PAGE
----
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Parliamentary Committee’s Report on Protected Monuments


A Parliamentary Committee report tabled during the recent special session aims to prune the list of protected monuments in India.


GS II: Polity and Governance

Dimensions of the Article:

  1. Reviewing the List of Centrally Protected Monuments (CPMs)
  2. Other Major Recommendations of the Committee
  3. Central Authorities Involved in Regulating Monuments

Reviewing the List of Centrally Protected Monuments (CPMs)


  • The 359th report on the functioning of the Archaeological Survey of India (ASI) was prepared by the department-related Parliamentary Standing Committee on Transport, Tourism & Culture.
  • The committee noted that among the 3,691 Centrally Protected Monuments (CPMs), many are considered “minor” monuments with no significant national importance.
Committee’s Recommendations:
  • The committee recommended the need to “rationalize and categorize” the list of CPMs based on their architectural and heritage value, as well as their overall significance.
  • It pointed out instances where protected monuments, such as the graves of colonial-era soldiers or officials, may not hold substantial heritage value in the present context.
  • The report highlighted that some minor monuments receive the same level of protection as iconic sites like the Red Fort or the Taj Mahal.
  • Consequently, the committee suggested the rationalization of the CPM list in India based on national significance.
Removal of Monuments from the Protected List:
  • The list of Protected Monuments is governed by the Ancient Monuments and Archaeological Sites and Remains Rules, 1959 (AMASR Act).
  • This Act safeguards monuments and sites that are over 100 years old, encompassing various structures and objects of historical significance, including temples, cemeteries, inscriptions, forts, and more.
  • To remove specific monuments from the CPM list, an amendment to the AMASR Act must be passed in Parliament.

Other Major Recommendations of the Committee

ASI’s Functioning:
  • The committee raised concerns about the overall functioning of the Archaeological Survey of India (ASI), particularly regarding administration, security, restoration work, and the general upkeep of heritage sites.
  • It noted that to date, approximately 531 monuments, roughly 14.4% of all Centrally Protected Monuments (CPMs), have been encroached upon. However, encroachments have been removed from only nine monuments since 2015.
  • The committee recommended that the ASI should support families affected by encroachment removal by helping them transition to alternative livelihoods.
  • It advocated the adoption of advanced technologies such as LiDAR, ground-penetrating radar, and 3D scanning to enhance the accuracy and efficiency of excavation work.
Bifurcation of ASI:
  • The report suggested dividing the ASI based on cerebral and managerial functions.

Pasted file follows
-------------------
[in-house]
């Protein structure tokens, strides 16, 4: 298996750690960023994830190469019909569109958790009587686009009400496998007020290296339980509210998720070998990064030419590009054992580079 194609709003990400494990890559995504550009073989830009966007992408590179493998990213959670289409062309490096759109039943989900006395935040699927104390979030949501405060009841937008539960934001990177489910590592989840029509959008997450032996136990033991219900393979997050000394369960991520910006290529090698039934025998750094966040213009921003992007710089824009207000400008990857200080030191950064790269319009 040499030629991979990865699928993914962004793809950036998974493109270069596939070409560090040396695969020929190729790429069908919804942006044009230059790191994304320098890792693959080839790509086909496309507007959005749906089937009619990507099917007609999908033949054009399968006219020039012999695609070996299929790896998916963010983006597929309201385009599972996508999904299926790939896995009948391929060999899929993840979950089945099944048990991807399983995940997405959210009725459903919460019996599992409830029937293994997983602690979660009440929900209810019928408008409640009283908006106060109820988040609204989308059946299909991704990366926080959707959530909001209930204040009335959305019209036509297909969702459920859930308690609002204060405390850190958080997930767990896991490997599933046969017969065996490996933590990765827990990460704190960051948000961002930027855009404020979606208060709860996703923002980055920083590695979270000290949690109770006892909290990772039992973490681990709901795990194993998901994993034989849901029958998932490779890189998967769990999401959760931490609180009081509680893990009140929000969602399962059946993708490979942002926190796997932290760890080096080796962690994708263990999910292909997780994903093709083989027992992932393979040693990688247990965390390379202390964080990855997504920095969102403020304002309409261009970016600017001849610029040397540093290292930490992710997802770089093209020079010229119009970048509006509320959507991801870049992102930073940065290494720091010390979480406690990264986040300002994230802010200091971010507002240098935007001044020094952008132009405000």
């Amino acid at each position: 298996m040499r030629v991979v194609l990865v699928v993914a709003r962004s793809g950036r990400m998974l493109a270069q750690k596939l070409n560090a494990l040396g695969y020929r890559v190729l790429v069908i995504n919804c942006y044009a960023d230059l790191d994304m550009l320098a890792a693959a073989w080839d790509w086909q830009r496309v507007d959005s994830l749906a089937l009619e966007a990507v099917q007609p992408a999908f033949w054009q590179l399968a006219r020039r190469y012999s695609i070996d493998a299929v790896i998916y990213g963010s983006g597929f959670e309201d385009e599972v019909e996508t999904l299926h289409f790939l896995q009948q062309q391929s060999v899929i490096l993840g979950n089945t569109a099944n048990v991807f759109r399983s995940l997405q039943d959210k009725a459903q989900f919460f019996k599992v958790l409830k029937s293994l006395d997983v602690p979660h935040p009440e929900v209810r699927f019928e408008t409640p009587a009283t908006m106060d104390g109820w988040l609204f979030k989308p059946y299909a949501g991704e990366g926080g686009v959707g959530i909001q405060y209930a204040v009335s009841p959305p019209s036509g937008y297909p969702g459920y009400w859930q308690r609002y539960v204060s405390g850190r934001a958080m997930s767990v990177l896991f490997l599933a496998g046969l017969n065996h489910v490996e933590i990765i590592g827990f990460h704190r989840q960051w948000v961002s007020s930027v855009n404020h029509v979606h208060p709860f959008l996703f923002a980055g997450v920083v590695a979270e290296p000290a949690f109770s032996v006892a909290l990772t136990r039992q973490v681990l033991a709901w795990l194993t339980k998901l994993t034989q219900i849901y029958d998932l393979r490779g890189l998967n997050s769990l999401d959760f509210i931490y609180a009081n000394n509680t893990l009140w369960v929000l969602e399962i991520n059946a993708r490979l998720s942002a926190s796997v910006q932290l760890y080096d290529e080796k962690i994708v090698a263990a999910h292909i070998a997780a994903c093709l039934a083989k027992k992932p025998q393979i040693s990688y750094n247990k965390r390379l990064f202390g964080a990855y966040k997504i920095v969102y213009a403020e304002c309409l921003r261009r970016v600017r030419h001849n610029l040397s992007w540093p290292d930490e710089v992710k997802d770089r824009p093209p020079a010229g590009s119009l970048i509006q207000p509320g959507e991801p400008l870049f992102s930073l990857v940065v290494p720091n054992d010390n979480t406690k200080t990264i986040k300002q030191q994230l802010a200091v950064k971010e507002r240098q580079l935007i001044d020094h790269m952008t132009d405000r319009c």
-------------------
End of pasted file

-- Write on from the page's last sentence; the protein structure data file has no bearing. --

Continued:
• The ASI would handle core mandates like exploration, excavation, and conservation.
  • The India Heritage Development Corporation (IHDC) would manage revenue-related aspects, such as ticket collection and auctions.
Restrictions on Monuments:
  • Currently, the Ancient Monuments and Archaeological Sites and Remains Rules, 1959 (AMASR Act), stipulate a 100-meter prohibited area and a 300-meter regulated area around all ASI-protected monuments.
  • These restrictions prohibit and regulate various activities, including mining and construction, in the designated areas around protected monuments.
  • The committee found that these restrictions often inconvenience the public, especially when entire villages are located within a 300-meter radius of a monument, making it challenging for residents to carry out repairs on their houses.

Central Authorities Involved in Regulating Monuments

National Monuments Authority (NMA):
  • The National Monuments Authority is a statutory body established under the Ancient Monuments and Archaeological Sites and Remains (AMASR) (Amendment and Validation) Act, 2010.
Functions of NMA:
  • NMA is responsible for making recommendations to the Central Government regarding the grading and classification of protected monuments and areas declared as of national importance.
  • It oversees the functioning of Competent Authorities.
  • NMA assesses the impact of large-scale development projects, including those related to the public and projects essential to the public, proposed in regulated areas. It then makes recommendations to the competent authority regarding these projects.
  • NMA also recommends actions to the competent authority for granting permission for certain activities.
Difference between NMA & ASI:
  • The Archaeological Survey of India (ASI) is another statutory body established under the AMASR Act, 1958.
  • ASI is primarily responsible for archaeological research and the conservation and preservation of cultural monuments in India. It conducts archaeological surveys, explorations, and excavations.
  • In contrast, NMA’s primary duty is to protect and preserve monuments and sites. It does not conduct archaeological surveys or excavations.
  • Applications for construction-related work in prohibited and regulated areas are submitted to NMA, not ASI.
  • NMA regulates the AMASR Act, 2010, while ASI regulates both the AMASR Act, 1958, and the Antiquities and Art Treasure Act, 1972.

-Source: Indian Express

June 2024